Armies are also more flexible thanks to a variety of stances, which can let them move extremely quickly with 'forced march', create a wooden outpost at their location with 'fortify', or lay an ambush on the strategic map. The map has been designed with these stances in mind, so you can dominate large regions with clever use of choke points. Alliances are now extremely worthwhile as well. Allied and client states (who will sit quietly and pay you a tithe every turn in exchange for their lives) contribute to your settlement count for victory conditions, and you can poke your pro-active pals in the right direction with a new diplomacy option that lets you target settlements you want taken.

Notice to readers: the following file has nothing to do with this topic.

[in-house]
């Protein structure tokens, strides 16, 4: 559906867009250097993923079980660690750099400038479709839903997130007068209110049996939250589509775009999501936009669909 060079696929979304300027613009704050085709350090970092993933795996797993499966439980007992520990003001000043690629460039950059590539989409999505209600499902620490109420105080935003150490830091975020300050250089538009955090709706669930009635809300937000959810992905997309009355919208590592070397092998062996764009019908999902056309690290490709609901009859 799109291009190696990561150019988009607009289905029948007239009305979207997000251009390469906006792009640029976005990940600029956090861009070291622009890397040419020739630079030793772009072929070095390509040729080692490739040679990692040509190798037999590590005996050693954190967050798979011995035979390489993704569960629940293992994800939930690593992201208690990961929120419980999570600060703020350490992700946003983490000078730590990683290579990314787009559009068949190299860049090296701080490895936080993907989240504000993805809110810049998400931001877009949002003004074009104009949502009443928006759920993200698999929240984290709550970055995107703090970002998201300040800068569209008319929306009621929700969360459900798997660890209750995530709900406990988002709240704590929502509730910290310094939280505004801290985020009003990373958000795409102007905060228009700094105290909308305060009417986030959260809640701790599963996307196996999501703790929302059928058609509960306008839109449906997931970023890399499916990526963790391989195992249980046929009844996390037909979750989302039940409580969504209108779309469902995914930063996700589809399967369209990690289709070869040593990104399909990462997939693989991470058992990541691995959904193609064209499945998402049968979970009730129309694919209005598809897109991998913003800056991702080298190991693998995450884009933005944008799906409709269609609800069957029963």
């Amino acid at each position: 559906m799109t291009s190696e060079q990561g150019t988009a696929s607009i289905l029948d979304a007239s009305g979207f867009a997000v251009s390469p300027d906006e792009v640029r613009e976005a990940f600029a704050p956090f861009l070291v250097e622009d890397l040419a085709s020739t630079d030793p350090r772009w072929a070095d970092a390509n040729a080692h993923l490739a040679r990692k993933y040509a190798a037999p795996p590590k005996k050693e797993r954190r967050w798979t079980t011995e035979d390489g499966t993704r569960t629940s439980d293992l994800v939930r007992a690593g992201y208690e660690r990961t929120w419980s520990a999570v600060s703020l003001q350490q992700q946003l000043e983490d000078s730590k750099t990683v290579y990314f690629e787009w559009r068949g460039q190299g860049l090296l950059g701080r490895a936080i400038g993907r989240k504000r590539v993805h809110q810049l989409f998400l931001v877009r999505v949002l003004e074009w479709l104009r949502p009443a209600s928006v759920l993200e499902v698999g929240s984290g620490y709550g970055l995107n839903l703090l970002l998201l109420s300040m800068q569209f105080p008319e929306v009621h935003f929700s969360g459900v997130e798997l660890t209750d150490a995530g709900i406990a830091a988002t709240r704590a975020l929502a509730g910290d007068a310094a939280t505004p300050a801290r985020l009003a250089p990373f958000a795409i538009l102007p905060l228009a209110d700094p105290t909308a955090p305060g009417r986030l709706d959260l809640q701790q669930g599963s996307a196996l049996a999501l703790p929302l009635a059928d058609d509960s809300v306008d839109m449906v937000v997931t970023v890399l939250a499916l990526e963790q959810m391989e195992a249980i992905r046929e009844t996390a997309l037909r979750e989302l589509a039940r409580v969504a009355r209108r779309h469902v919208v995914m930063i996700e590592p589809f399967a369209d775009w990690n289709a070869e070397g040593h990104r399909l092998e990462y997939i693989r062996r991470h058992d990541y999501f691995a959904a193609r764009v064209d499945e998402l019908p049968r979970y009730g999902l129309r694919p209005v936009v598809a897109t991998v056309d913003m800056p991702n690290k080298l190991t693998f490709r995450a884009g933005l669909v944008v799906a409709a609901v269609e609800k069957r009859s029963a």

These are excellent changes for two reasons. Firstly, the new interface condenses all of your building work into neat boxes that let you see exactly what needs upgrading where, making building management far faster and easier that previous Total Wars. Secondly, the battles I've had in Rome 2 have been bigger and more dramatic than any I've fought in a previous Total War game - in any game, ever, in fact. When two army avatars meet, they square off on the map and you're given a choice to auto-resolve the battle, fight, or flee. If there's another army within reinforcement range, they'll join in. This is how I took forty units of Rome's finest into a contest with joint Averni and Helvetii forces at the Gallic fort of Bibracte in 190 BC. Thousands died in the drizzle. The Celts charged my lines shirtless, facing my Velites' flaming javelins with remarkable zest, faltering only when they encountered my veteran legionaries. Romans, as they were in life, are a bit OP.(opens in new tab)